64 – Breastfeeding helps prevent endometrial cancer and slows the progress of endometriosis.

65 – Women who do not breastfeed are four times more likely to get osteoporosis than those who do.

66 – After childbirth, breastfeeding promotes contractions in the uterus to encourage a faster release of the extra blood that was stored during pregnancy to support the baby.

67 – However, breastfeeding helps reduce the risk of postpartum hemorrhage.  The hormone oxytocin released during breastfeeding closes off the blood vessels that once fed the baby.

68 – Due to uterine contractions and the healthy release of blood, a nursing mom’s uterus returns to its original size (or close to it) quicker.

69 – Because their babies are healthier, mothers who breastfeed tend to miss less days of work.

70 – Breastfed babies have to see the doctor less often, saving on healthcare costs and time and effort spent getting to doctors.

71 – Families of breastfed babies spend less money on feeding supplies and have more money to spend on other items that improve the development of their babies.

72 – Breastfeeding burns up to 600 calories a day and therefore helps moms return to their pre-baby weight faster.

73 – Breastfeeding creates beautiful curves that moms can be proud of.

74 – Nursing moms typically don’t get their menstrual cycles back for several months after childbirth.

75 – Although not entirely reliable, breastfeeding is a natural contraceptive.  However, since it is hard to detect when ovulation occurs (and it can happen even without having a period) it is not fail-proof.

76 – Having less periods reduces a mother’s risk of developing anemia.

77 – Mothers who breastfeed tend to get more sleep because they do not need to prepare bottles in the middle of the night.

78 – Nursing moms also get more sleep because their babies are less fussy due to gas from swallowing too much air from a bottle.

79 – Furthermore, breastfeeding takes a lot of energy and makes moms tired at night.  This helps moms get deeper more restorative sleep.

80 – Breastfeeding gives mothers a peaceful break to sit down to nourish and nurture their babies for awhile several times a day.

100 Benefits of Breastfeeding Part 3

breastfeeding 5__1458691485_162.206.228.38If you’ve ever doubted the healing and preventative power of breastfeeding and breast milk, all you have to do is read the thousands of studies that show breastfed babies are healthiest.  Statistically, babies who are breastfed for at least six months avoid many diseases, conditions and illnesses and have stronger immune systems to fight off sickness when it occurs.  Here are 20 such benefits of breastfeeding for babies:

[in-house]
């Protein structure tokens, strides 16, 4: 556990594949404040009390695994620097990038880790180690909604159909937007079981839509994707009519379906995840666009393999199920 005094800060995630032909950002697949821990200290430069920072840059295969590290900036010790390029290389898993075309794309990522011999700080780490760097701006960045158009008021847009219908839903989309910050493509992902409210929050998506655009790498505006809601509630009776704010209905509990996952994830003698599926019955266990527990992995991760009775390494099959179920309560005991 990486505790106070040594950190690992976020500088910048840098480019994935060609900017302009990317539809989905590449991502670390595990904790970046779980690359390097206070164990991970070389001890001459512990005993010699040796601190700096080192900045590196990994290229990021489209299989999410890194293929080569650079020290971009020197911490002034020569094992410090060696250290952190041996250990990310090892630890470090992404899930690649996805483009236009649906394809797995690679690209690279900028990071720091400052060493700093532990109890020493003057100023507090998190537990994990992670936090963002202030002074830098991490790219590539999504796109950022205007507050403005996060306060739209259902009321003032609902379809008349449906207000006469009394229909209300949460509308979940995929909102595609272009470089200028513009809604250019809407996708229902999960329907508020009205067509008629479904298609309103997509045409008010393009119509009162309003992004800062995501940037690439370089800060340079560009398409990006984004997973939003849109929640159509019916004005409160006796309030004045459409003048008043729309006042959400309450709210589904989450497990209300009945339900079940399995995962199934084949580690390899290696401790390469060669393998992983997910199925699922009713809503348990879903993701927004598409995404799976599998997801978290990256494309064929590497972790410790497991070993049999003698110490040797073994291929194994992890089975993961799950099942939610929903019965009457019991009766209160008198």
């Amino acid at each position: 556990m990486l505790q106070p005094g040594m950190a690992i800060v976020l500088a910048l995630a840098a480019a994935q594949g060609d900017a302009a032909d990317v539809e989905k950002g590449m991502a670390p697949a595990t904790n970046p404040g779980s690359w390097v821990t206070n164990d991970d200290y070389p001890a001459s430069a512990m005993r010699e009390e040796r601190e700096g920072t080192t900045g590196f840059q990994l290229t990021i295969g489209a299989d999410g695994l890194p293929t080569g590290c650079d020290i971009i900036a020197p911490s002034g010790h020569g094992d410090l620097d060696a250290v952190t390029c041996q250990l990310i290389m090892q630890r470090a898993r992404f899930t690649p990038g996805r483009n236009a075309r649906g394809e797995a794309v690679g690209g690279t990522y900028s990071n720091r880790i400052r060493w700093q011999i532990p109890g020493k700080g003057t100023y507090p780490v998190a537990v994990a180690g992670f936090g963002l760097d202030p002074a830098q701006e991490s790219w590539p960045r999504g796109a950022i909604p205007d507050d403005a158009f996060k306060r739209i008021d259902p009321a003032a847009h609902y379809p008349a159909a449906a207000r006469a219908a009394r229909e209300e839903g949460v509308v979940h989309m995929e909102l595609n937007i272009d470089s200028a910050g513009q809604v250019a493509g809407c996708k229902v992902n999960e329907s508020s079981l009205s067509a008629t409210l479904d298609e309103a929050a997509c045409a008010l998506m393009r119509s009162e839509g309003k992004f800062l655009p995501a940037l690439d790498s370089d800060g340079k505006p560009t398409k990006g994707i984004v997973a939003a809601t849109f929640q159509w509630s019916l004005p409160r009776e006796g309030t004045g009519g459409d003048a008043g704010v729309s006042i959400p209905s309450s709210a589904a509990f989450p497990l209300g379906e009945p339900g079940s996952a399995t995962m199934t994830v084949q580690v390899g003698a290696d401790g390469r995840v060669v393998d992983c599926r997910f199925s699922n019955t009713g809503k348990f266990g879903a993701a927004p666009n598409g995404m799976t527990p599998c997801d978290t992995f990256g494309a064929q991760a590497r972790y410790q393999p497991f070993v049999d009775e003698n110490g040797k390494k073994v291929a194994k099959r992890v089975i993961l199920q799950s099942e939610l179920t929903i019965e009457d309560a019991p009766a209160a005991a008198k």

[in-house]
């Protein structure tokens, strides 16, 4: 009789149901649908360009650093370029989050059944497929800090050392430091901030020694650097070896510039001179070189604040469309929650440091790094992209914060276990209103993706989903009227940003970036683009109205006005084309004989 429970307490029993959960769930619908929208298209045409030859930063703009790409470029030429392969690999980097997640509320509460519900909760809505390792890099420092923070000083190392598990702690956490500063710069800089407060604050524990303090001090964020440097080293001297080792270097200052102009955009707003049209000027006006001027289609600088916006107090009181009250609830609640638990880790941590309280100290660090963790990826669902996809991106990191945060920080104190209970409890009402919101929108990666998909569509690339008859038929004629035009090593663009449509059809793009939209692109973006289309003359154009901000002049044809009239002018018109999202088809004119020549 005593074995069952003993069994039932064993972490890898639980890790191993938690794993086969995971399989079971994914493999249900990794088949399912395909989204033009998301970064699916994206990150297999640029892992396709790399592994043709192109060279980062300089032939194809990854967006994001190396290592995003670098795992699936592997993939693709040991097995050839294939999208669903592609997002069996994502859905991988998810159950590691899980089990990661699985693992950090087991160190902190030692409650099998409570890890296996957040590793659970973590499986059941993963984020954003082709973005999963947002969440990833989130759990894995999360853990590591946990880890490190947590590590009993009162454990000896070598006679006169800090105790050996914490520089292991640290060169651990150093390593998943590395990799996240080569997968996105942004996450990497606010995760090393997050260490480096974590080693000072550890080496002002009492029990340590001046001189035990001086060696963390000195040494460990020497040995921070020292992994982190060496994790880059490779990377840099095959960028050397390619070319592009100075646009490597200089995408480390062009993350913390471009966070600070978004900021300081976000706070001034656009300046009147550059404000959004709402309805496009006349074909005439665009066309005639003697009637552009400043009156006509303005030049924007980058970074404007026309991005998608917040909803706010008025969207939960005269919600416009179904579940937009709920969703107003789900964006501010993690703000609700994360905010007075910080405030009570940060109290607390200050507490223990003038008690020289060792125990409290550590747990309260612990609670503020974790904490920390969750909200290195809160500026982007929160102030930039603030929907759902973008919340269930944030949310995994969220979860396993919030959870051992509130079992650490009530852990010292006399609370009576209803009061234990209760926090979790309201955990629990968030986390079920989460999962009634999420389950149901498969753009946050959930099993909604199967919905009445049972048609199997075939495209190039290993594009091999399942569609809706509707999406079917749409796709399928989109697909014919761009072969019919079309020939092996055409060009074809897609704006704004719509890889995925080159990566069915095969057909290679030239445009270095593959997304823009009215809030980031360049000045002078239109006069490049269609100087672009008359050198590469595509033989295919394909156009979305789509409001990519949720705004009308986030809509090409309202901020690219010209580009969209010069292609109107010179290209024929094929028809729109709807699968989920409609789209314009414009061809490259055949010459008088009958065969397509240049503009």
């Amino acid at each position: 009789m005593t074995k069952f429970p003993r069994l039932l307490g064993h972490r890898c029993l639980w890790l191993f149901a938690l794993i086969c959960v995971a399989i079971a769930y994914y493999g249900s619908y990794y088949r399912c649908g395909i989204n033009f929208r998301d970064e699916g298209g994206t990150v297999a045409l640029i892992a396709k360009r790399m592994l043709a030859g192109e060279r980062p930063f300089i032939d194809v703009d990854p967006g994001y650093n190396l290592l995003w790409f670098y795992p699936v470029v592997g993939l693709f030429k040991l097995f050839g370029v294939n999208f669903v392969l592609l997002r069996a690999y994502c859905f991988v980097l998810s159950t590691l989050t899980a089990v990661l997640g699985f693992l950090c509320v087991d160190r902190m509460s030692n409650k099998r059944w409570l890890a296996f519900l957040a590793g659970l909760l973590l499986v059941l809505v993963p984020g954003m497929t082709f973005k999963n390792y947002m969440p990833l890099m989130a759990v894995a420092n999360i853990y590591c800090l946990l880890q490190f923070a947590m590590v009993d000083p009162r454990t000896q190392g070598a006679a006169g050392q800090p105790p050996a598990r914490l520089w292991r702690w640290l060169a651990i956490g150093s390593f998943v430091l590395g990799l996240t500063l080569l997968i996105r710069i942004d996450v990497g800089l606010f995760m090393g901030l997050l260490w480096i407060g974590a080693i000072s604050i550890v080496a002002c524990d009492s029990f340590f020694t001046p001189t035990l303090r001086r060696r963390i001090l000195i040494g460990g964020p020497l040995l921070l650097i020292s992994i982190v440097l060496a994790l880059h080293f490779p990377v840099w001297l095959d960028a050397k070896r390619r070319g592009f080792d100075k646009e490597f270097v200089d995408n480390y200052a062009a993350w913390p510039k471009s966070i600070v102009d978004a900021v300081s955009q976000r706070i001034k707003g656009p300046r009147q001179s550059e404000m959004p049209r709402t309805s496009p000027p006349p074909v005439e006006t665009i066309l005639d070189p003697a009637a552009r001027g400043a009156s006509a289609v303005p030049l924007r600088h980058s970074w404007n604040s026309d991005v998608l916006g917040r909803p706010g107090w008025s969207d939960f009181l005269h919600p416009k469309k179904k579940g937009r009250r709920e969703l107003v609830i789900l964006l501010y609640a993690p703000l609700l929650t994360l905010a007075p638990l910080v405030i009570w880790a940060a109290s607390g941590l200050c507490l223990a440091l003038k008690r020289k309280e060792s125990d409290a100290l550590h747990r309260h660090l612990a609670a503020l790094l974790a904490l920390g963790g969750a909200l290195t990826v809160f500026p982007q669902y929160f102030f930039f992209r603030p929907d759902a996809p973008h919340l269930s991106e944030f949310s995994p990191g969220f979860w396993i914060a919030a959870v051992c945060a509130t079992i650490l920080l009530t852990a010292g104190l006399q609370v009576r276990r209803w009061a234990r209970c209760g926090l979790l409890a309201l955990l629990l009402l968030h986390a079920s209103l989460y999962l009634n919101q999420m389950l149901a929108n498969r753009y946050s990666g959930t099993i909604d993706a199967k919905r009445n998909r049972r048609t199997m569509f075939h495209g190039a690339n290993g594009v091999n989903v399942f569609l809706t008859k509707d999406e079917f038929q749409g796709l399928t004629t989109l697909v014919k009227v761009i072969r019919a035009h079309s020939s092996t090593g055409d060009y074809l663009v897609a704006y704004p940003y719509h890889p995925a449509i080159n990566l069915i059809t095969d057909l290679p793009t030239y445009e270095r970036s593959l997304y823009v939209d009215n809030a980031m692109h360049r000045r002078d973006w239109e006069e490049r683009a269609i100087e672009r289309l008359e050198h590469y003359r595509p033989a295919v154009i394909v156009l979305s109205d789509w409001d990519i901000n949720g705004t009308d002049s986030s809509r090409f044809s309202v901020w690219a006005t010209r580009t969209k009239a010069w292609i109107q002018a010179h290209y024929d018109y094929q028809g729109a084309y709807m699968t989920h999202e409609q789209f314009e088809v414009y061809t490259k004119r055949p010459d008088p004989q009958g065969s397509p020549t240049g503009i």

41 – Breastfed babies are overall healthier babies, children and adults.

42 – Breast milk is a natural pain reliever.  Giving medication to babies, especially newborns, is not recommended.  But breast milk is Mother Nature’s form of medicine for babies.

43 – Breastfed babies have a stronger gastrointestinal system.  They are less likely to get diarrheal infections or develop chronic digestive disorders such as Crohn’s disease or colitis.

44 – Breastfeeding decreases risk of many childhood cancers including lymphomas and leukemia.

45 – Baby girls who are breastfed have a reduced risk of breast cancer when they get older.

46 – Breastfeeding reduces incidence of insulin resistance that causes juvenile diabetes (type 1 diabetes) and development of type 2 diabetes later in childhood or adulthood.

47 – Breastfed babies statistically have less allergies including food allergies, respiratory allergies and skin allergies.

48 – Breastfeeding promotes a healthy respiratory system.  Babies who are breastfed have less asthma and respiratory infections.

49 – Breastfeeding protects babies against bacterial meningitis.  Breast milk is a natural antibacterial that fights off the strain of bacteria that often causes inflammation of brain membranes known as meningitis.

50 – While the exact cause of SIDS (sudden infant death syndrome) is unknown, breastfeeding reduces the risk of SIDS considerably.

51 – Breastfeeding keeps ears healthier.  Babies who are not breastfed are three to four times more likely to get ear infections.

52 – Breast milk promotes strong, healthy bones.  Bone density is stored from birth until the mid-thirties.  Giving your baby a good start by accumulating calcium early may prevent osteoporosis later in life.

53 – Studies show that breastfeeding reduces childhood and adulthood obesity, which has become a serious epidemic in the U.S.

54 – Breastfeeding protects the eyes because it is a wonderful source of Vitamin A.  Breastfed babies have less vision disorders.

55 – Breastfed babies are less likely to get haemophilus b. bacteria (Hib), a type of influenza of the respiratory system that can settle into the throat, ears and blood.